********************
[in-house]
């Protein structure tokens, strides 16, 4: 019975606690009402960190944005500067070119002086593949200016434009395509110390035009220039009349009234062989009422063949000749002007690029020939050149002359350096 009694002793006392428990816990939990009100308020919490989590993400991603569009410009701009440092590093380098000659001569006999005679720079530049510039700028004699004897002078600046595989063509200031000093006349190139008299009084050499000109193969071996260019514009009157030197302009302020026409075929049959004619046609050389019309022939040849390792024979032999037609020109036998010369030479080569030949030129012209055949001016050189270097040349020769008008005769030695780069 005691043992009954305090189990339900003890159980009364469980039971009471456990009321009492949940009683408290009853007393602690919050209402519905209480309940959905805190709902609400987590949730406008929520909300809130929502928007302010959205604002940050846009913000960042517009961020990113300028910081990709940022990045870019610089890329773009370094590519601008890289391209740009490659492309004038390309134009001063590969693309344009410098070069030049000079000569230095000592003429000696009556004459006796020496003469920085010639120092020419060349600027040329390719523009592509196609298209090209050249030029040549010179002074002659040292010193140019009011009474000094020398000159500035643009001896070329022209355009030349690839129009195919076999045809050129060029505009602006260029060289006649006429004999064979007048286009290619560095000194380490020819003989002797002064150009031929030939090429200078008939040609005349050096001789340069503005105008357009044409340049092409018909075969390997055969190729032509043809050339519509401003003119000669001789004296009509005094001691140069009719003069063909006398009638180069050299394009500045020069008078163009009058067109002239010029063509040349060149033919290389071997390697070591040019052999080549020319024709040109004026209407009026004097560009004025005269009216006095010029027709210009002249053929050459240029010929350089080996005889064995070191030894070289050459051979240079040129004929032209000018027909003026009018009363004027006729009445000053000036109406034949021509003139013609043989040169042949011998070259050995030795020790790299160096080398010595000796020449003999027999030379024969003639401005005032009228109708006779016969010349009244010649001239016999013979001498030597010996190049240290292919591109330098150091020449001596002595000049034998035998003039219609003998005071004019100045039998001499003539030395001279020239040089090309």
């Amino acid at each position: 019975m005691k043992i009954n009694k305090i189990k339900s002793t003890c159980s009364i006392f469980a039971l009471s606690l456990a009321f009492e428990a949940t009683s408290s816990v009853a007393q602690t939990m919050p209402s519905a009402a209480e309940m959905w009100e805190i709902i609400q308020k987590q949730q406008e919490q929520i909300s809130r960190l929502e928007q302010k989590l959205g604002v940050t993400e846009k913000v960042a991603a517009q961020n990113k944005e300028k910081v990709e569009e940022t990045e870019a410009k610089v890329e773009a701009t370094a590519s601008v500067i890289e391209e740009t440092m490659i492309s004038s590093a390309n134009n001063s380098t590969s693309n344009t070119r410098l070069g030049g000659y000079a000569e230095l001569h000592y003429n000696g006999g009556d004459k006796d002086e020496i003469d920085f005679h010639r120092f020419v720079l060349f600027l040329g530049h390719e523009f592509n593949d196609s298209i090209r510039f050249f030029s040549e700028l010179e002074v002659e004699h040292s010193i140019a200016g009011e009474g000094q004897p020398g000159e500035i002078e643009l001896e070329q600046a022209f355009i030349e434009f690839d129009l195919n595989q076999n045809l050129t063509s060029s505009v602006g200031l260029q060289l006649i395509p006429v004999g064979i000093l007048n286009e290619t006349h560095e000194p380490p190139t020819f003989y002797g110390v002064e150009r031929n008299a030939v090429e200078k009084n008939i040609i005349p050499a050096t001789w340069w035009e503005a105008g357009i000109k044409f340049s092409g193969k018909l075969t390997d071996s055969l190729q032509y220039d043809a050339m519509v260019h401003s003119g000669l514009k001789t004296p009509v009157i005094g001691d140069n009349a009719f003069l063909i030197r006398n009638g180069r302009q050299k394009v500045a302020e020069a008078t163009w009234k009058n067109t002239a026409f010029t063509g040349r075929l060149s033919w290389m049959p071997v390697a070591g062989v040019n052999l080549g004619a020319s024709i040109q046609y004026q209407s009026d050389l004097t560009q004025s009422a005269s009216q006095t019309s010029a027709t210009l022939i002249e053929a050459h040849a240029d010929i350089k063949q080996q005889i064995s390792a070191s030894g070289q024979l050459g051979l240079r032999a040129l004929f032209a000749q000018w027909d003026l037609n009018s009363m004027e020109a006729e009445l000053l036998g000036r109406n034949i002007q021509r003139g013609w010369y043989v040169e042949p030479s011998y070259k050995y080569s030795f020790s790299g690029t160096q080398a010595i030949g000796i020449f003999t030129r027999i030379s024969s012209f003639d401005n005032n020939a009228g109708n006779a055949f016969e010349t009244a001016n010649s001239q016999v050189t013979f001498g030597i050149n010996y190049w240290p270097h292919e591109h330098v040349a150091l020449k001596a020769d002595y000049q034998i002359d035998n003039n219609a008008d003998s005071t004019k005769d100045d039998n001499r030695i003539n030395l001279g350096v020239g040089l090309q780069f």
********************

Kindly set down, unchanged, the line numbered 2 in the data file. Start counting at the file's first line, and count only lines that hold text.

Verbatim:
């Protein structure tokens, strides 16, 4: 019975606690009402960190944005500067070119002086593949200016434009395509110390035009220039009349009234062989009422063949000749002007690029020939050149002359350096 009694002793006392428990816990939990009100308020919490989590993400991603569009410009701009440092590093380098000659001569006999005679720079530049510039700028004699004897002078600046595989063509200031000093006349190139008299009084050499000109193969071996260019514009009157030197302009302020026409075929049959004619046609050389019309022939040849390792024979032999037609020109036998010369030479080569030949030129012209055949001016050189270097040349020769008008005769030695780069 005691043992009954305090189990339900003890159980009364469980039971009471456990009321009492949940009683408290009853007393602690919050209402519905209480309940959905805190709902609400987590949730406008929520909300809130929502928007302010959205604002940050846009913000960042517009961020990113300028910081990709940022990045870019610089890329773009370094590519601008890289391209740009490659492309004038390309134009001063590969693309344009410098070069030049000079000569230095000592003429000696009556004459006796020496003469920085010639120092020419060349600027040329390719523009592509196609298209090209050249030029040549010179002074002659040292010193140019009011009474000094020398000159500035643009001896070329022209355009030349690839129009195919076999045809050129060029505009602006260029060289006649006429004999064979007048286009290619560095000194380490020819003989002797002064150009031929030939090429200078008939040609005349050096001789340069503005105008357009044409340049092409018909075969390997055969190729032509043809050339519509401003003119000669001789004296009509005094001691140069009719003069063909006398009638180069050299394009500045020069008078163009009058067109002239010029063509040349060149033919290389071997390697070591040019052999080549020319024709040109004026209407009026004097560009004025005269009216006095010029027709210009002249053929050459240029010929350089080996005889064995070191030894070289050459051979240079040129004929032209000018027909003026009018009363004027006729009445000053000036109406034949021509003139013609043989040169042949011998070259050995030795020790790299160096080398010595000796020449003999027999030379024969003639401005005032009228109708006779016969010349009244010649001239016999013979001498030597010996190049240290292919591109330098150091020449001596002595000049034998035998003039219609003998005071004019100045039998001499003539030395001279020239040089090309």